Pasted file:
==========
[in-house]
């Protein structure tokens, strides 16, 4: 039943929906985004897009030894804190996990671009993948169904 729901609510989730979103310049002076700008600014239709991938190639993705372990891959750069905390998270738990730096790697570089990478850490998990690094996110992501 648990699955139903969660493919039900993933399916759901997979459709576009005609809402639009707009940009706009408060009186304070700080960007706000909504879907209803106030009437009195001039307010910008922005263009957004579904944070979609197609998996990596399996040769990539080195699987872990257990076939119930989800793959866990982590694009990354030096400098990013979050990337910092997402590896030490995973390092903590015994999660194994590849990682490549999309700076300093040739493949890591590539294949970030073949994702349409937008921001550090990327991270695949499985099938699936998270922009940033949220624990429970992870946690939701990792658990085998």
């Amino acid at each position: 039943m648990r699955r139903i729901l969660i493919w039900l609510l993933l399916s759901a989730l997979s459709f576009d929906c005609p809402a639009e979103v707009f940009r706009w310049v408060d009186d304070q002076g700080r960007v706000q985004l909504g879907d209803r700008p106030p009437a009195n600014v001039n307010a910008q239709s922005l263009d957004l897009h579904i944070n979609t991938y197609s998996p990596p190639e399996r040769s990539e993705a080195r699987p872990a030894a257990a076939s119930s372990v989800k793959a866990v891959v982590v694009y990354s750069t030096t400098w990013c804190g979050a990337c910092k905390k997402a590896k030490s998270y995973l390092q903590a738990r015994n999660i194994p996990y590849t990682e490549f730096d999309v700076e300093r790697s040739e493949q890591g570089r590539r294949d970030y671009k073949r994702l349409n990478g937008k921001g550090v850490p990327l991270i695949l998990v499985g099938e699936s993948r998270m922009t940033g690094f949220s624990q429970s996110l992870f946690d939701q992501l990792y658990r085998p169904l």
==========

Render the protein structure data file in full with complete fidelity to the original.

[in-house]
């Protein structure tokens, strides 16, 4: 039943929906985004897009030894804190996990671009993948169904 729901609510989730979103310049002076700008600014239709991938190639993705372990891959750069905390998270738990730096790697570089990478850490998990690094996110992501 648990699955139903969660493919039900993933399916759901997979459709576009005609809402639009707009940009706009408060009186304070700080960007706000909504879907209803106030009437009195001039307010910008922005263009957004579904944070979609197609998996990596399996040769990539080195699987872990257990076939119930989800793959866990982590694009990354030096400098990013979050990337910092997402590896030490995973390092903590015994999660194994590849990682490549999309700076300093040739493949890591590539294949970030073949994702349409937008921001550090990327991270695949499985099938699936998270922009940033949220624990429970992870946690939701990792658990085998």
């Amino acid at each position: 039943m648990r699955r139903i729901l969660i493919w039900l609510l993933l399916s759901a989730l997979s459709f576009d929906c005609p809402a639009e979103v707009f940009r706009w310049v408060d009186d304070q002076g700080r960007v706000q985004l909504g879907d209803r700008p106030p009437a009195n600014v001039n307010a910008q239709s922005l263009d957004l897009h579904i944070n979609t991938y197609s998996p990596p190639e399996r040769s990539e993705a080195r699987p872990a030894a257990a076939s119930s372990v989800k793959a866990v891959v982590v694009y990354s750069t030096t400098w990013c804190g979050a990337c910092k905390k997402a590896k030490s998270y995973l390092q903590a738990r015994n999660i194994p996990y590849t990682e490549f730096d999309v700076e300093r790697s040739e493949q890591g570089r590539r294949d970030y671009k073949r994702l349409n990478g937008k921001g550090v850490p990327l991270i695949l998990v499985g099938e699936s993948r998270m922009t940033g690094f949220s624990q429970s996110l992870f946690d939701q992501l990792y658990r085998p169904l």